holligl

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#23
Define "limited" storage space. Illinois I get, but since most Arizonans have some sort of toy, parking possibilities are abundant. The two houses I rented when I lived in Phoenix both had more than enough room.

Now comes the next question, how late in the season do you plan on leaving Illinois? Sure, a small open trailer, especially a fold up style like the Kendon is easier to store, but given the weather elements, and the stops along the way, a small enclosed trailer would go a long way towards keeping your ST safe and secure, and you can turn it into a portable garage with tools and supplies for the bike...
Two car garage for two vehicles and the bike in IL, plus a 12x12 shed in the back yard. Two car garage and a short driveway in AZ for 1 car and bike.

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#24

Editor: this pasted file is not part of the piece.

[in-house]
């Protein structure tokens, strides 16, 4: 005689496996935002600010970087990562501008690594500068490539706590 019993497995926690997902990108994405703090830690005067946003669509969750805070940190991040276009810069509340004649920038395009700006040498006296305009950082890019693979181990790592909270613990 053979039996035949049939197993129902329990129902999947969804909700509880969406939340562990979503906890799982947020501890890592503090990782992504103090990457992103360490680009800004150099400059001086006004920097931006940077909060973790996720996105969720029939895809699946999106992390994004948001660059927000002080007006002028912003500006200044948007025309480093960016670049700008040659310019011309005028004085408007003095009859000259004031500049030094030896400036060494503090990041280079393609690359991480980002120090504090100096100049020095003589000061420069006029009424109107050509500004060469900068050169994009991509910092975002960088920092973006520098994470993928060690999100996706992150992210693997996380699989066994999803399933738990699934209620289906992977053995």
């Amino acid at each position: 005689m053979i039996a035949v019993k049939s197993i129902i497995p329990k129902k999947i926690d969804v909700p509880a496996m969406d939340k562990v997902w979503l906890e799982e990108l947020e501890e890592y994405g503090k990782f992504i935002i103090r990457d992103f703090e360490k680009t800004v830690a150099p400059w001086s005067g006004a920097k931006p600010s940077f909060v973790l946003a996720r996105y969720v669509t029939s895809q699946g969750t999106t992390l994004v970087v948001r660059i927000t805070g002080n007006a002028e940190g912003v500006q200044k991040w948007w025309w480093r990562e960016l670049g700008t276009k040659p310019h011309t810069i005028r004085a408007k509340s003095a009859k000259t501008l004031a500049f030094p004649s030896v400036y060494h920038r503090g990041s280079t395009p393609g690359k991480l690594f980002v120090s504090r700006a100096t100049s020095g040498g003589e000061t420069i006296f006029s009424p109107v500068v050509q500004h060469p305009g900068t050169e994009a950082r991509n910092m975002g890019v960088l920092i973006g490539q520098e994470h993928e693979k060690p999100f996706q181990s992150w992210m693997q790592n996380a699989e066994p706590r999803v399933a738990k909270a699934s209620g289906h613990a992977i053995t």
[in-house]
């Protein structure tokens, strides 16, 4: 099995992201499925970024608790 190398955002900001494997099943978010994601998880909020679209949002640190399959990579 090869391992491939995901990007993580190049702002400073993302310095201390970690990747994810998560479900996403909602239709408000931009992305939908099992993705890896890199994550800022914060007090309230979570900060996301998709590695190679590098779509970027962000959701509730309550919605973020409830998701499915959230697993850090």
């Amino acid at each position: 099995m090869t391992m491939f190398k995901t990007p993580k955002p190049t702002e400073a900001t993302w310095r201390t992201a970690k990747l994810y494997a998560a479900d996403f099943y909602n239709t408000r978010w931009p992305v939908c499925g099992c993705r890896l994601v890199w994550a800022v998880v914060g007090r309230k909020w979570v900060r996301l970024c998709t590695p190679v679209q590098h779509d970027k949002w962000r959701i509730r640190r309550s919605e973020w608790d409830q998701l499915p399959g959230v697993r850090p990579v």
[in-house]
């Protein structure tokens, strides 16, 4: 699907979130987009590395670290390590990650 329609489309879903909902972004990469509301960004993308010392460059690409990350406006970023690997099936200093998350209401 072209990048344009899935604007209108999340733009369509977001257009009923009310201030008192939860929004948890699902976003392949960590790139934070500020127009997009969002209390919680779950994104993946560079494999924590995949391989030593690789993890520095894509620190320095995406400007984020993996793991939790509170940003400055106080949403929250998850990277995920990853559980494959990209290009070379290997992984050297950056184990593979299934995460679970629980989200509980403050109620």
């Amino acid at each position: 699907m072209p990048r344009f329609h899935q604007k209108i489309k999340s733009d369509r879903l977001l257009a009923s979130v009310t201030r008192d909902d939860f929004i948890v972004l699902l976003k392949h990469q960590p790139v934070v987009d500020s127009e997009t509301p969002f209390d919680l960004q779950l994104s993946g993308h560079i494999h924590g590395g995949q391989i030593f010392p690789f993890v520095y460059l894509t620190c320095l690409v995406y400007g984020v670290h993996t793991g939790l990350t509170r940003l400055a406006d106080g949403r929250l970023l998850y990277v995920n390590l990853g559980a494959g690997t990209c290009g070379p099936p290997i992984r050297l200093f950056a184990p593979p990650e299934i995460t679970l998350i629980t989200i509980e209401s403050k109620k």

Harbor Freight has actually suspended their trailer sales, due to tire failure issues. I would be interested in hearing people experiences with these lower cost trailers. If I thought they would reliably do the job, and handle ~75mph I might bite.

Depending on timing the Ride and Fly would be a blast and my personal favorite. Not sure my wife agrees however. She leaning toward leaving the bike in Illinois...

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Ah, OK, you got me on that one. I mentioned HF because of the positive reviews I've heard from others. Didn't know about their being discontinued.

I can speak with certainty about Tractor Supply trailers though, having happily owned one for 10+ years, with friends similarly satisfied. Aside from the tendency toward surface rust, they're solid.

Anyway, can't help with the wife situation, but I hope you do the fly-bike trip (and post the experience). Take lots of pics.
 

sumwon

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#25
Did you buy new for $1200? The web site looks like $2000+. I have seen these on the road.